Sometimes, it happens that the smoke being formed, instead of going out through the chimney, comes into the room. Most people try to solve this by themselves. Instead of hiring professional help, they try to clean out the chimney, thinking that this will be a one stop solution. What this results in, besides getting soot all over your house is the fact that it worsens. You might get temporary relief, but the pattern reoccurs after a few days. Flue blockage might not be an uncommon phenomenon due to creosote build-up or debris, but the solution should be left to the professionals. No point in trying to save yourself a few bucks resulting in getting injured and spending five times more in the treatment.
Simple things like ignoring the annual chimney inspection might seem harmless, but more often than not, these simple things accumulate to have far worse consequences than one could have imagined. Ask yourself this; “Is it really worth the cost to put your young and loved ones at risk?” If the answer is No, well, what are you waiting for? Don’t delay and give us a call at 517-688-5278.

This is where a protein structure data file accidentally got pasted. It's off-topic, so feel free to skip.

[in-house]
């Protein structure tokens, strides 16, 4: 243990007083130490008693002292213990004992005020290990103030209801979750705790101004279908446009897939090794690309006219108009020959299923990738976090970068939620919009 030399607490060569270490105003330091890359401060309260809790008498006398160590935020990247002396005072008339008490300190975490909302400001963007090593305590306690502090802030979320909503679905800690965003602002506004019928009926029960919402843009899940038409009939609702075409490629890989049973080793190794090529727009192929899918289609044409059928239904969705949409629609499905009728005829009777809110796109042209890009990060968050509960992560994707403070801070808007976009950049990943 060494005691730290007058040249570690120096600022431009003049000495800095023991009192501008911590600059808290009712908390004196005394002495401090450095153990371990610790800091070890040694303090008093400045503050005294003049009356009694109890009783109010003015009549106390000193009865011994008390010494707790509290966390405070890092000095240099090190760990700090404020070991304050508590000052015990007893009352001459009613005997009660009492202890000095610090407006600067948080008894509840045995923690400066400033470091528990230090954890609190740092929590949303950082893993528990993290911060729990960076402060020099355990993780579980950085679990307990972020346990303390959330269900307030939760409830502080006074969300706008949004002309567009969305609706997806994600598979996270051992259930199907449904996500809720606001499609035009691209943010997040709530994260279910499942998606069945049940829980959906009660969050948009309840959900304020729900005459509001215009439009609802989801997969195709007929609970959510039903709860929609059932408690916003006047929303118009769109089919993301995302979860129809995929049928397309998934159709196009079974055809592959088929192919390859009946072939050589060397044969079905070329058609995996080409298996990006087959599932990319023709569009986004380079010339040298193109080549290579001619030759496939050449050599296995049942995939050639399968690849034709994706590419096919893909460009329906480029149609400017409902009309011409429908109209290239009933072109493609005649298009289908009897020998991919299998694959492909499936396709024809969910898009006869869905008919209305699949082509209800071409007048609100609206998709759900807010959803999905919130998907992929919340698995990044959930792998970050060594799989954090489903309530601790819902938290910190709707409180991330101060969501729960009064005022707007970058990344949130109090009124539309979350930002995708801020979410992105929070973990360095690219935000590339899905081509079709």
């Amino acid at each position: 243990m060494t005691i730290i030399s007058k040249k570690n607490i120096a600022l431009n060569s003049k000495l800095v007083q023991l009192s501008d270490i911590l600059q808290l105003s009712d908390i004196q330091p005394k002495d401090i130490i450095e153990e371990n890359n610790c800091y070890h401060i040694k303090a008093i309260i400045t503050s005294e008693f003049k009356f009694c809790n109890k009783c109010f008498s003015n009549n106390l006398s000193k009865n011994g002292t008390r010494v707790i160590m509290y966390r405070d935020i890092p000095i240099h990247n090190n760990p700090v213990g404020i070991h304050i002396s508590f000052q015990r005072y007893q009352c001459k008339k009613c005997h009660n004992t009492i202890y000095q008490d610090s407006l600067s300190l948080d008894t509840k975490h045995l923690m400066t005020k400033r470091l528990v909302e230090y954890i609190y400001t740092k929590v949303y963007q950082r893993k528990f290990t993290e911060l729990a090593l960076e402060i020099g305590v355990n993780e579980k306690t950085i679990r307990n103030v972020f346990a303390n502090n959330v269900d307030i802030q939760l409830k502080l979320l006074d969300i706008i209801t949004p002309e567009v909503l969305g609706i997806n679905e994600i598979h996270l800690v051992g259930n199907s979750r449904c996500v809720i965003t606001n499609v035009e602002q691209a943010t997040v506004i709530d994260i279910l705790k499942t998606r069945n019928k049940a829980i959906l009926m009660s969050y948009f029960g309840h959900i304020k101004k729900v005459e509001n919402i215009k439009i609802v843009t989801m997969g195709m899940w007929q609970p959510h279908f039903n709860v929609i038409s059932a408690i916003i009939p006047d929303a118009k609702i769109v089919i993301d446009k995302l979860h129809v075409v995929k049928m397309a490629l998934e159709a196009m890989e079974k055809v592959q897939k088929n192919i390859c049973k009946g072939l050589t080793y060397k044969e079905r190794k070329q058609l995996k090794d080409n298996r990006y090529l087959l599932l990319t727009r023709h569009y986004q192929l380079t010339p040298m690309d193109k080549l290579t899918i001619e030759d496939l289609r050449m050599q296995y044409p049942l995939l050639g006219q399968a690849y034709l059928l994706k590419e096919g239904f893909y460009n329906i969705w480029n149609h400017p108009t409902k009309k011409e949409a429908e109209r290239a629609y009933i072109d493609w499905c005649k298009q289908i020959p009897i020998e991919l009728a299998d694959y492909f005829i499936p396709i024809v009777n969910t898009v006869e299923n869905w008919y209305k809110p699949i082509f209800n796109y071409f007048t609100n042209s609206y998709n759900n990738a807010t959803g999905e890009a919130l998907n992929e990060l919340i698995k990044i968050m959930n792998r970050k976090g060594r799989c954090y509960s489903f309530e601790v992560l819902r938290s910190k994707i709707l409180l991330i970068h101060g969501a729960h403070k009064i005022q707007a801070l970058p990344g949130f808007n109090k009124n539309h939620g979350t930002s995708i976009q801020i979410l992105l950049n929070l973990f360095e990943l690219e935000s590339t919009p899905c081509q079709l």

A heating company services my unit every year. Doesn’t this mean my chimney is safe?
Not necessarily. A heating inspection usually end at the beginning of the thimble (Chimney base). Problems inside the flue can remain undetected and subject you and your family to the risk of carbon monoxide poison. Any chimney that vents the exhaust of a natural gas burning appliance needs to be open at all times. This includes your Furnace, water heater, fire logs, etc. Never assume that your chimney is safe. 

                            I heat with gas. Should this chimney be checked too?

Without a doubt! Although gas is generally a clean burning fuel, the chimney can become non-functional from bird nests or other debris blocking the flue. Modern furnaces can also cause many problems with the average flues intended to vent the older generation of furnaces. We suggest you check the areas on gas and carbon monoxide for more information.